Rap Industry Freaks Get Down
Digital Underground. At SOhO, Sunday, August 27. Reviewed by Matt Kettmann
Live hip-hop is a hit ‘n’ miss game. As a genre, it’s usually better to bump in your ride or groove to on a dancefloor than see in concert because rap’s prerecorded beats and unalterable lyrics often leave little room for the onstage improvisation that makes live shows come alive. On a perfect night, you get treated to bands like The Roots, where live musicians creatively mix it up with fast-thinking rappers. But the more common experience—at least for shows in Santa Barbara over the past decade—is enduring endless hype, goofy gangsta posturing, and long waits for the billed superstar to take the stage. That sucks the fun juice out of any evening, especially when the performance amounts to less than five songs that start way past midnight.
I’ve seen plenty of both types of hip-hop shows in my 17 years or so as a hip-hop aficionado, but plenty more of the latter. It’s understandable, then, that I never expect too much from a rap gig, even when it’s someone like Oakland’s Digital Underground, the hip-hop innovators from the late ‘80s, early ‘90s who took SOhO’s stage last night, Sunday, August 27. Happily, the show—which began with three acts full of said posturing and hype—delivered better than I expected, with the crowd of 200 or so indulging on the slices of original fun delivered by the self-proclaimed freaks of the industry.
The opening rappers—all, it seemed, from the 805, as they proclaimed constantly—exhibited occasional flashes of lyrical promise, but they’ll need some live musicians or catchy innovations to rise above the rest of the world’s jam-packed emcee flock. Around 11:30 p.m., they made way for DJ New Styles, Digital Underground’s new spinmaster from Milwaukee, who played classic hip-hop from Tribe Called Quest, MC Breed, and others to get the crowd alive.
Then out to resounding applause came Shock G and Money B, DU’s main protagonists, unleashing a fury of hits, from “Kiss You Back” and “Same Song” to “I Get Around” and “The Humpty Dance,” which Shock had to do san big-nose Humpty Hump costume since he lost his luggage in San Diego. There were even some fears—at least according to one overheard cell phone conversation—that DU might have had their first no-show in 15 years due to Shock’s late arrival/missing luggage snafu, a worry that the rapper confirmed by explaining he had just made it in town at 11 p.m.
Traveling stress aside, Shock, with crazy afro mohawk standing tall, did his thing with trademark fun-loving glee, smiling the whole time, squirting his beer all over the stage and crowd, and even hitting up the keyboards and drum machine for awhile. Money B, a surprisingly short fellow, kept his end of the bargain too, dropping his hoarse-y voiced lyrics from beneath a tan visor and shiny, glitzy shades. Too Fly Eli, one of the original DU rabblesrousers, also lent vocal support for emphasis on choruses, which included a couple stabs at The Luniz’ “I Got Five on It,” a pot-smoking urban anthem from the group that DU first backed. An ample amount of time was spent on remembering Tupac Shakur, who started his career with DU, and other fallen musical soldiers such as Kurt Cobain, Biggie Smalls, and Mac Dre.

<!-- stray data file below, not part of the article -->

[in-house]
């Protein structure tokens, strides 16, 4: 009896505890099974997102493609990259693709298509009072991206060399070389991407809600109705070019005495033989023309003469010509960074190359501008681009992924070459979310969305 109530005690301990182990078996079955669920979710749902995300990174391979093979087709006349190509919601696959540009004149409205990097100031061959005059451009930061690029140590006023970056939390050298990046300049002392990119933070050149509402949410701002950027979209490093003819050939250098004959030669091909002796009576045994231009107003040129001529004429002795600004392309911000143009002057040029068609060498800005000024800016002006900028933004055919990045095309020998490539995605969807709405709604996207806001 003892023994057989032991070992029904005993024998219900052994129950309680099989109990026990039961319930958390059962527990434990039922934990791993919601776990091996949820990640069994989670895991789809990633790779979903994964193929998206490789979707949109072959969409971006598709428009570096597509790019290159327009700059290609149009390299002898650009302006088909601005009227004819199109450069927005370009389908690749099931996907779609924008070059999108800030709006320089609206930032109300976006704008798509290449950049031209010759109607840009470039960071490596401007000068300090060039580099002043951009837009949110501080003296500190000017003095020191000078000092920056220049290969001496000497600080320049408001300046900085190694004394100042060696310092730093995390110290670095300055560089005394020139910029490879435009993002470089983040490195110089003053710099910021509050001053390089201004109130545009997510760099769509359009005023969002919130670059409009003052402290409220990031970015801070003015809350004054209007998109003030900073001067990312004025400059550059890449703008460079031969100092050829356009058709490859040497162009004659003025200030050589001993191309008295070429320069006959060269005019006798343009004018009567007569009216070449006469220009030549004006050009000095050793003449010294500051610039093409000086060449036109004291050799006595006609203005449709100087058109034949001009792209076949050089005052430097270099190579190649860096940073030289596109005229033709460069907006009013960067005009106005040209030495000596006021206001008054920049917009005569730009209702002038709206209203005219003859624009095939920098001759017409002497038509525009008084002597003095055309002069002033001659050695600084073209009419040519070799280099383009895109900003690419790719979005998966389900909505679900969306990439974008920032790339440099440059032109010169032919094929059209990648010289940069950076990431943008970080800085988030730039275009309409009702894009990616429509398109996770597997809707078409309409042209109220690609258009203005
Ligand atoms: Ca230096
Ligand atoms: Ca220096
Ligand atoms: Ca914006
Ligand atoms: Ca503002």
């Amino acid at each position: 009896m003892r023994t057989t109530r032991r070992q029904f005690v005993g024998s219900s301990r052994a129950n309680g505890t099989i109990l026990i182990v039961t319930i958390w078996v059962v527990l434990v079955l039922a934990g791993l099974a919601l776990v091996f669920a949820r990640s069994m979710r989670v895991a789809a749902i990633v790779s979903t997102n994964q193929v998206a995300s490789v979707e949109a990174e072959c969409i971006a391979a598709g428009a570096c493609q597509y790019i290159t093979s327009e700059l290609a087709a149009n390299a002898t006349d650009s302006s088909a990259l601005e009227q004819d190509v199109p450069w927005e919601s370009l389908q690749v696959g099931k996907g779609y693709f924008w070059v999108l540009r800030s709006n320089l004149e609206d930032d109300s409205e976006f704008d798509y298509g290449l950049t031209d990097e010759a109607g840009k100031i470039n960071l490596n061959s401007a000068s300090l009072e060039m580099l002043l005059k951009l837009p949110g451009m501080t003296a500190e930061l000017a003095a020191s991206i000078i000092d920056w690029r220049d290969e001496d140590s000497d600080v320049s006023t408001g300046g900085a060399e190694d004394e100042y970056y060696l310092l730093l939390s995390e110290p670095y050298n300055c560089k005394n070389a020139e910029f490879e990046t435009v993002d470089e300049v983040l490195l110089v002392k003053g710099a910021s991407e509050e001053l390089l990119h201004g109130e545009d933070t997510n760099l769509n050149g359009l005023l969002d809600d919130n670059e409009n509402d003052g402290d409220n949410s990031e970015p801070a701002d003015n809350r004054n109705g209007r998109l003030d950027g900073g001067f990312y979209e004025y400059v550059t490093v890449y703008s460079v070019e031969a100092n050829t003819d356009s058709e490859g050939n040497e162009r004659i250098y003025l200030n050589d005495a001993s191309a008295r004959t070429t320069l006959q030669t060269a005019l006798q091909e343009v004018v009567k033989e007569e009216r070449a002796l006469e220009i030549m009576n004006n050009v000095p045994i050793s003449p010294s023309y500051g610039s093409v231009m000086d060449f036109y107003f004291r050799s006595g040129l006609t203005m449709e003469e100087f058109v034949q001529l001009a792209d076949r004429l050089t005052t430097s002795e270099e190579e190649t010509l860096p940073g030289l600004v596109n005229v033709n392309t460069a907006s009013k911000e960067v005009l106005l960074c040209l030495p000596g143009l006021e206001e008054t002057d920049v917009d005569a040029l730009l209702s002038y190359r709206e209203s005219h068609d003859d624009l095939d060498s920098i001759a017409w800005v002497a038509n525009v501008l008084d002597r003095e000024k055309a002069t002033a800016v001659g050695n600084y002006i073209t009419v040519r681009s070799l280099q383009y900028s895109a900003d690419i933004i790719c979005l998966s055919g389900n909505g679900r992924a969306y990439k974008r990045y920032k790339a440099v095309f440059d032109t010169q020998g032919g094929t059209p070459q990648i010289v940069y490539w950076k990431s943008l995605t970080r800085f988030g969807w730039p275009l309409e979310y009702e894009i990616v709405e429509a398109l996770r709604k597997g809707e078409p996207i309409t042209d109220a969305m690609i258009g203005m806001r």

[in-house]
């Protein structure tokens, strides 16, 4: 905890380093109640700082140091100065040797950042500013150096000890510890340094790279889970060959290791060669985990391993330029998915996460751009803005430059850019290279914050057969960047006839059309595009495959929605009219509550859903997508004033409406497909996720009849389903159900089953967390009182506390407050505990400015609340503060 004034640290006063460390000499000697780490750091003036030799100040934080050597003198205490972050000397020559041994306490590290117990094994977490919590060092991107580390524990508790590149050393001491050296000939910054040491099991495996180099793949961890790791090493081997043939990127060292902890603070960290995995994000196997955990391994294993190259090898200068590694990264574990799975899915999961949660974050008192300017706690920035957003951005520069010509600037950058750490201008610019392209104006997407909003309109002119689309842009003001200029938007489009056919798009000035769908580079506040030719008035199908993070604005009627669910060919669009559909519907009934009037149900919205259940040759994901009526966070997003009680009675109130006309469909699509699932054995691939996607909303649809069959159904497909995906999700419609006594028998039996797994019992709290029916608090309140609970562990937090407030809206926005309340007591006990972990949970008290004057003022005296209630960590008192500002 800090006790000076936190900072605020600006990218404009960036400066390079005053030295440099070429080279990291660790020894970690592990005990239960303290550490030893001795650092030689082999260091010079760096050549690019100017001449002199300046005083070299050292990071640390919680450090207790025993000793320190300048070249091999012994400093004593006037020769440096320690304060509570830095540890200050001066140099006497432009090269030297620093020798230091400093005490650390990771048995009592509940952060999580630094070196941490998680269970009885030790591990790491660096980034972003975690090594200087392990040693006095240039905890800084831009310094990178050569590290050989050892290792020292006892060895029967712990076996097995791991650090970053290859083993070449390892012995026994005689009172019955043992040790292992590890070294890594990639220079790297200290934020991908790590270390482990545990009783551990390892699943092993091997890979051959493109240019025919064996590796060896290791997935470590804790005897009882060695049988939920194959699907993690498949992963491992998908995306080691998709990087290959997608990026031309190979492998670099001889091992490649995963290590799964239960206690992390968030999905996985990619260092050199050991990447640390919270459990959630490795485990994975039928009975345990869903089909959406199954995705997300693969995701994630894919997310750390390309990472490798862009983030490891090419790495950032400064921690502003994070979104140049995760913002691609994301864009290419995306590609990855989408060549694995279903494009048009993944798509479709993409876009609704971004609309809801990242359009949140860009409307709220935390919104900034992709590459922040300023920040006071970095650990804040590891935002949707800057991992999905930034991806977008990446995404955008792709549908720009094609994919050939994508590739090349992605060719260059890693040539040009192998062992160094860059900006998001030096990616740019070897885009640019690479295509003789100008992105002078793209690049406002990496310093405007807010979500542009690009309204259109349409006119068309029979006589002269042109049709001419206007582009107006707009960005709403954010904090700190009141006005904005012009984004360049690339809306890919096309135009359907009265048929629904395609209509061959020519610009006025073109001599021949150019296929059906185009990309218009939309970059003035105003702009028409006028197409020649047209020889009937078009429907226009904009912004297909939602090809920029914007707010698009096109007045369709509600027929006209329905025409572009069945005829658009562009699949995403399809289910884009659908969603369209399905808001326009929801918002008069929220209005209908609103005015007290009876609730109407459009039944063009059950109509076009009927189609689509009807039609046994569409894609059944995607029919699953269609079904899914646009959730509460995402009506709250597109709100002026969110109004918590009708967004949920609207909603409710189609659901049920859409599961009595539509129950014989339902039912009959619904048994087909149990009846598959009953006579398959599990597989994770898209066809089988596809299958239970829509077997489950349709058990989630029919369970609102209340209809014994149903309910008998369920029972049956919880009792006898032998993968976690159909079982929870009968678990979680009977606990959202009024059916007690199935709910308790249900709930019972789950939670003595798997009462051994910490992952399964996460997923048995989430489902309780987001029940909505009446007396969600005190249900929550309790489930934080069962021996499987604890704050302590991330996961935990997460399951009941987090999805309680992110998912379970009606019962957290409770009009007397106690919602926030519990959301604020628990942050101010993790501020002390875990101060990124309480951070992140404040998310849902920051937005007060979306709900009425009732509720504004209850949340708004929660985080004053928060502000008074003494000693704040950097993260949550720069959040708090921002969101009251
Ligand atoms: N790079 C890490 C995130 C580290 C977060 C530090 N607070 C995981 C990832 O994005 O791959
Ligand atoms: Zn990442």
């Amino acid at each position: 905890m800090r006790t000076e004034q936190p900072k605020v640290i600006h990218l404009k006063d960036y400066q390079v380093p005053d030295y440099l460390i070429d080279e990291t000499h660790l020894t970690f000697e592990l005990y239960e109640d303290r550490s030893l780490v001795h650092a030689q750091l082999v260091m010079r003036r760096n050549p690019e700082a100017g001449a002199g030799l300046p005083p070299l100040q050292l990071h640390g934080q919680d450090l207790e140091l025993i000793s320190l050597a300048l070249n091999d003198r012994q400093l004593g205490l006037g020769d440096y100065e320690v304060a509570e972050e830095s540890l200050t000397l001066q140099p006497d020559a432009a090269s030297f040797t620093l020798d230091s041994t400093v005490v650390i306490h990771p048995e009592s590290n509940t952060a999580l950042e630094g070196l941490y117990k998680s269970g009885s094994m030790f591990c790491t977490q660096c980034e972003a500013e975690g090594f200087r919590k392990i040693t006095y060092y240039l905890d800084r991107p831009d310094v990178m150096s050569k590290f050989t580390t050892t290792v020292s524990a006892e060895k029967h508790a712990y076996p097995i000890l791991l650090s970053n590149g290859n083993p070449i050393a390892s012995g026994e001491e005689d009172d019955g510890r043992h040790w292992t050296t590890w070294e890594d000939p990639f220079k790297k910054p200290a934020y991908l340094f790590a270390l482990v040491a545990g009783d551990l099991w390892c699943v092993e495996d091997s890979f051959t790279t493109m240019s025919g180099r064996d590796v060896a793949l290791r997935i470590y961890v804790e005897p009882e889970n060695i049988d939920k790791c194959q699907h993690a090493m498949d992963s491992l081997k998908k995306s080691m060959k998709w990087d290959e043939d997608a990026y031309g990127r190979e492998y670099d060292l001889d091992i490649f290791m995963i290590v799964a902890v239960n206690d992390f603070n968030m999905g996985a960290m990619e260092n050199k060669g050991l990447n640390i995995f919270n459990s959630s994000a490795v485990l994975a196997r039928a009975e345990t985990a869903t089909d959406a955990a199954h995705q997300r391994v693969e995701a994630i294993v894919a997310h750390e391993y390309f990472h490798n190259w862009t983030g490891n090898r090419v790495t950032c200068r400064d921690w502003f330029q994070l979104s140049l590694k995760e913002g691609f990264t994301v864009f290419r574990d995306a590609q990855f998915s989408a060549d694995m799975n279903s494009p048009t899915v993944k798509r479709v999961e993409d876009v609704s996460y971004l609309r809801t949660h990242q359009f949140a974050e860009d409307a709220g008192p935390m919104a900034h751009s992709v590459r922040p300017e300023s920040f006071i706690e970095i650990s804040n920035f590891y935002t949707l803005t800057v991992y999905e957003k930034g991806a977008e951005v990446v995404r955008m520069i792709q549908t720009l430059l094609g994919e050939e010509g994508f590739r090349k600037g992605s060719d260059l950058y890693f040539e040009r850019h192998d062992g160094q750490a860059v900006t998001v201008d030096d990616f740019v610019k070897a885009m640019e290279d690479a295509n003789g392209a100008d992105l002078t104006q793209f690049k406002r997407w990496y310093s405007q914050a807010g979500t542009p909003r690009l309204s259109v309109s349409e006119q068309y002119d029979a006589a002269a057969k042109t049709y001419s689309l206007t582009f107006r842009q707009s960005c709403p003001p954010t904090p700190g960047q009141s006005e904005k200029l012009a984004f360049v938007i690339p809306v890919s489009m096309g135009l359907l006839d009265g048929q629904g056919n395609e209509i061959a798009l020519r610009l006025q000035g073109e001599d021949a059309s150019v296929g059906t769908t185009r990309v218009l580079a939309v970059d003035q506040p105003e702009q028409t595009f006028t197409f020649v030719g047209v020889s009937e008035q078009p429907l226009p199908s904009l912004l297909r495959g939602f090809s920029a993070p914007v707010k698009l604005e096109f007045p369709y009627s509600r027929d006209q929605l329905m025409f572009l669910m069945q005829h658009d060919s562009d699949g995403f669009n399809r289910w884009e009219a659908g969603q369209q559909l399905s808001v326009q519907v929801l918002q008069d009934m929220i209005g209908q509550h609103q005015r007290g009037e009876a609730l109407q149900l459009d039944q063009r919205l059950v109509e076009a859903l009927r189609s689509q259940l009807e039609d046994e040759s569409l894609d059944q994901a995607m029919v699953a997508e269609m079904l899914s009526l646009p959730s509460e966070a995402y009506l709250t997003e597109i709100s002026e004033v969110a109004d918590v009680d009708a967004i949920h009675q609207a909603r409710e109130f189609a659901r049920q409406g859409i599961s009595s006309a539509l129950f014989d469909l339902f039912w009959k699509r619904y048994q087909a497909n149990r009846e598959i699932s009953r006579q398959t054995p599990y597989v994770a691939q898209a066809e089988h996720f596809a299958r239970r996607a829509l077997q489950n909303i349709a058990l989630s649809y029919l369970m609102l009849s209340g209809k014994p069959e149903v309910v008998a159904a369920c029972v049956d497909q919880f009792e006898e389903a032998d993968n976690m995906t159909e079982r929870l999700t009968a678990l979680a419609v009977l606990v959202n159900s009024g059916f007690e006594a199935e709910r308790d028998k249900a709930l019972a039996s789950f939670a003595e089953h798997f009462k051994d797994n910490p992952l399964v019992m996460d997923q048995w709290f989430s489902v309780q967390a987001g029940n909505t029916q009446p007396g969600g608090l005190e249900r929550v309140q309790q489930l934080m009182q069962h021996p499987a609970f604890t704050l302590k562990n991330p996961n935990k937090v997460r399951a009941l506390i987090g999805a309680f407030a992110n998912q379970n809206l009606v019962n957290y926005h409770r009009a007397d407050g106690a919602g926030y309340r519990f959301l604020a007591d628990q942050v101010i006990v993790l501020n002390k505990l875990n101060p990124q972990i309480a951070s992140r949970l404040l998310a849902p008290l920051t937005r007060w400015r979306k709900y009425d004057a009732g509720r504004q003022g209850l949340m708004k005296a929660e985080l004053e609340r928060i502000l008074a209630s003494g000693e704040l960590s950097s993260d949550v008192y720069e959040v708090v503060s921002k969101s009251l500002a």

The night’s most vivid imagery, however, was courtesy of the diverse crowd, a good-to-see blend of ethnicities and social styles, from whiteboys in surfwear and hippy girls in flowing dresses to gangster-ized Latinos and well-dressed blacks, many of whom were from Oxnard and Santa Maria. Despite the possibly toxic blend of eclectic elements, everyone was courteous, friendly, and not in the mood for brawling.
Audience standouts include the short, braided-hair, looking-for-trouble drunk girl getting crazily freaked doggy-style against the wall by her boyfriend, who later seemed ready to smack his lady after her looking-for-trouble-in-any-form antics got to his head. Then there was the shaved head dude yelling “Shock G!” over and over ad over again and “Turtle,” who was either a crackhead with a penchant for breakdancing or an escaped mental patient who couldn’t stop his manic shaking. (Probably both.) In any case, the yellboy and Turtle collided during the final song “Freaks of the Industry.”
That’s when Turtle rushed the stage with lit Marlboro red in hand, did a header onto the stage, and rose to be amidst the gaggle of scantily clad ladies who were revealing their own freaky sides. The Shock G fan, in a protective swoop, violently yanked Turtle from the stage, only to prompt the real Shock G into straying from his lyrics to say something along the lines of “Don’t do Turtle like that, man! He’s my boy.” Turtle was released, only to return with two glasses of water for the ladies, just as the song came to a close and Money B pledged to see everyone back at the bar.
Known for their hard partying ways, it’s good to see that Digital Underground can still deliver a live show full of the light-hearted, funny, and nontraditional hip-hop goods they’re famous for. Better yet, it was encouraging to see such a crowd coexist peacefully, a sign that hip-hop indeed has a home at SOhO and in Santa Barbara. Bring on more.